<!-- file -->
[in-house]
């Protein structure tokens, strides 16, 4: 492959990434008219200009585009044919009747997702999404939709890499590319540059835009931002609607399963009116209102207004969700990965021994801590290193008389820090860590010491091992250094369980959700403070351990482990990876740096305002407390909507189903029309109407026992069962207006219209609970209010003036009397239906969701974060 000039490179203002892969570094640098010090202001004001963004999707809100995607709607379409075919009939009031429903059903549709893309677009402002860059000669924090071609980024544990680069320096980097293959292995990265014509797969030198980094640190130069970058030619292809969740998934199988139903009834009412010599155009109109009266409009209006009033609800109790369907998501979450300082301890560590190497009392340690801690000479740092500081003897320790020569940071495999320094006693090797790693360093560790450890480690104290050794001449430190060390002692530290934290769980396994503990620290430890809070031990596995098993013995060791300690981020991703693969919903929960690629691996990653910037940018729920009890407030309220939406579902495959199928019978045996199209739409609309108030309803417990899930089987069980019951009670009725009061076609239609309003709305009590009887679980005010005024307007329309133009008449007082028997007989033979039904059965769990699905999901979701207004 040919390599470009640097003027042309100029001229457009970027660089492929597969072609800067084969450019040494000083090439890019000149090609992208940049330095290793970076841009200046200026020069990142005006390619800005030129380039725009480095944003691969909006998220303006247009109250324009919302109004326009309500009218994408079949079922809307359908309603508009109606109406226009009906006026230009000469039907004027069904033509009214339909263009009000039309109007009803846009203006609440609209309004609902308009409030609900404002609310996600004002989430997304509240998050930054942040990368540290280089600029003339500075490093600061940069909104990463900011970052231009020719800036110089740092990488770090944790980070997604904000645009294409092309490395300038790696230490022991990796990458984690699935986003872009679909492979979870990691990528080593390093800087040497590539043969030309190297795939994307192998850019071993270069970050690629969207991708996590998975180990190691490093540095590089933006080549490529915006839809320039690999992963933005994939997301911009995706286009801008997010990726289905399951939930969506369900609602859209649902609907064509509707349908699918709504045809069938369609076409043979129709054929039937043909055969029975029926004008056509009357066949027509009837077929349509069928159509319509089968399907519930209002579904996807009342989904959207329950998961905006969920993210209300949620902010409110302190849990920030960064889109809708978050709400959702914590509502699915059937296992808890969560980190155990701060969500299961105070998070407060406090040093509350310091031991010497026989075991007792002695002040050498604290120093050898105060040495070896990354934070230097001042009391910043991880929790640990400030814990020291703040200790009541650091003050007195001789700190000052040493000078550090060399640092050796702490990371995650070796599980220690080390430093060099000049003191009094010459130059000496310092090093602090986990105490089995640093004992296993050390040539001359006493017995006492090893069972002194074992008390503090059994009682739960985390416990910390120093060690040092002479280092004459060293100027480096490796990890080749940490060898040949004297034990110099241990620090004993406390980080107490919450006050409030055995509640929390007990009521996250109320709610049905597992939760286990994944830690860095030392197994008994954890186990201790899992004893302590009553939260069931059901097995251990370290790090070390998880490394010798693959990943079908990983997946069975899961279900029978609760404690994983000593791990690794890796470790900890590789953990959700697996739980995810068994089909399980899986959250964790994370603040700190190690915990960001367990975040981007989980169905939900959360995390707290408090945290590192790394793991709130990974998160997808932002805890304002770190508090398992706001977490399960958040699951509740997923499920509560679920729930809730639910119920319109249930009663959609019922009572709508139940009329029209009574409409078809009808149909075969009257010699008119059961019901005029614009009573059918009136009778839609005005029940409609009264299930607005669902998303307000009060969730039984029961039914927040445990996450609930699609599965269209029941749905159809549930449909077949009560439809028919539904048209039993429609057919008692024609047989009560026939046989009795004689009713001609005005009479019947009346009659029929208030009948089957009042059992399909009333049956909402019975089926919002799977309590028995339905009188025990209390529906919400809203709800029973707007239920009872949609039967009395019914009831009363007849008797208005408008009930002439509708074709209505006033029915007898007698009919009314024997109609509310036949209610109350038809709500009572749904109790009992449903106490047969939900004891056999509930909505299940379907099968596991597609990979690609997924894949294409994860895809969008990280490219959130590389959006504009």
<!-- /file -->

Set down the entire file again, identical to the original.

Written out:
[in-house]
């Protein structure tokens, strides 16, 4: 492959990434008219200009585009044919009747997702999404939709890499590319540059835009931002609607399963009116209102207004969700990965021994801590290193008389820090860590010491091992250094369980959700403070351990482990990876740096305002407390909507189903029309109407026992069962207006219209609970209010003036009397239906969701974060 000039490179203002892969570094640098010090202001004001963004999707809100995607709607379409075919009939009031429903059903549709893309677009402002860059000669924090071609980024544990680069320096980097293959292995990265014509797969030198980094640190130069970058030619292809969740998934199988139903009834009412010599155009109109009266409009209006009033609800109790369907998501979450300082301890560590190497009392340690801690000479740092500081003897320790020569940071495999320094006693090797790693360093560790450890480690104290050794001449430190060390002692530290934290769980396994503990620290430890809070031990596995098993013995060791300690981020991703693969919903929960690629691996990653910037940018729920009890407030309220939406579902495959199928019978045996199209739409609309108030309803417990899930089987069980019951009670009725009061076609239609309003709305009590009887679980005010005024307007329309133009008449007082028997007989033979039904059965769990699905999901979701207004 040919390599470009640097003027042309100029001229457009970027660089492929597969072609800067084969450019040494000083090439890019000149090609992208940049330095290793970076841009200046200026020069990142005006390619800005030129380039725009480095944003691969909006998220303006247009109250324009919302109004326009309500009218994408079949079922809307359908309603508009109606109406226009009906006026230009000469039907004027069904033509009214339909263009009000039309109007009803846009203006609440609209309004609902308009409030609900404002609310996600004002989430997304509240998050930054942040990368540290280089600029003339500075490093600061940069909104990463900011970052231009020719800036110089740092990488770090944790980070997604904000645009294409092309490395300038790696230490022991990796990458984690699935986003872009679909492979979870990691990528080593390093800087040497590539043969030309190297795939994307192998850019071993270069970050690629969207991708996590998975180990190691490093540095590089933006080549490529915006839809320039690999992963933005994939997301911009995706286009801008997010990726289905399951939930969506369900609602859209649902609907064509509707349908699918709504045809069938369609076409043979129709054929039937043909055969029975029926004008056509009357066949027509009837077929349509069928159509319509089968399907519930209002579904996807009342989904959207329950998961905006969920993210209300949620902010409110302190849990920030960064889109809708978050709400959702914590509502699915059937296992808890969560980190155990701060969500299961105070998070407060406090040093509350310091031991010497026989075991007792002695002040050498604290120093050898105060040495070896990354934070230097001042009391910043991880929790640990400030814990020291703040200790009541650091003050007195001789700190000052040493000078550090060399640092050796702490990371995650070796599980220690080390430093060099000049003191009094010459130059000496310092090093602090986990105490089995640093004992296993050390040539001359006493017995006492090893069972002194074992008390503090059994009682739960985390416990910390120093060690040092002479280092004459060293100027480096490796990890080749940490060898040949004297034990110099241990620090004993406390980080107490919450006050409030055995509640929390007990009521996250109320709610049905597992939760286990994944830690860095030392197994008994954890186990201790899992004893302590009553939260069931059901097995251990370290790090070390998880490394010798693959990943079908990983997946069975899961279900029978609760404690994983000593791990690794890796470790900890590789953990959700697996739980995810068994089909399980899986959250964790994370603040700190190690915990960001367990975040981007989980169905939900959360995390707290408090945290590192790394793991709130990974998160997808932002805890304002770190508090398992706001977490399960958040699951509740997923499920509560679920729930809730639910119920319109249930009663959609019922009572709508139940009329029209009574409409078809009808149909075969009257010699008119059961019901005029614009009573059918009136009778839609005005029940409609009264299930607005669902998303307000009060969730039984029961039914927040445990996450609930699609599965269209029941749905159809549930449909077949009560439809028919539904048209039993429609057919008692024609047989009560026939046989009795004689009713001609005005009479019947009346009659029929208030009948089957009042059992399909009333049956909402019975089926919002799977309590028995339905009188025990209390529906919400809203709800029973707007239920009872949609039967009395019914009831009363007849008797208005408008009930002439509708074709209505006033029915007898007698009919009314024997109609509310036949209610109350038809709500009572749904109790009992449903106490047969939900004891056999509930909505299940379907099968596991597609990979690609997924894949294409994860895809969008990280490219959130590389959006504009």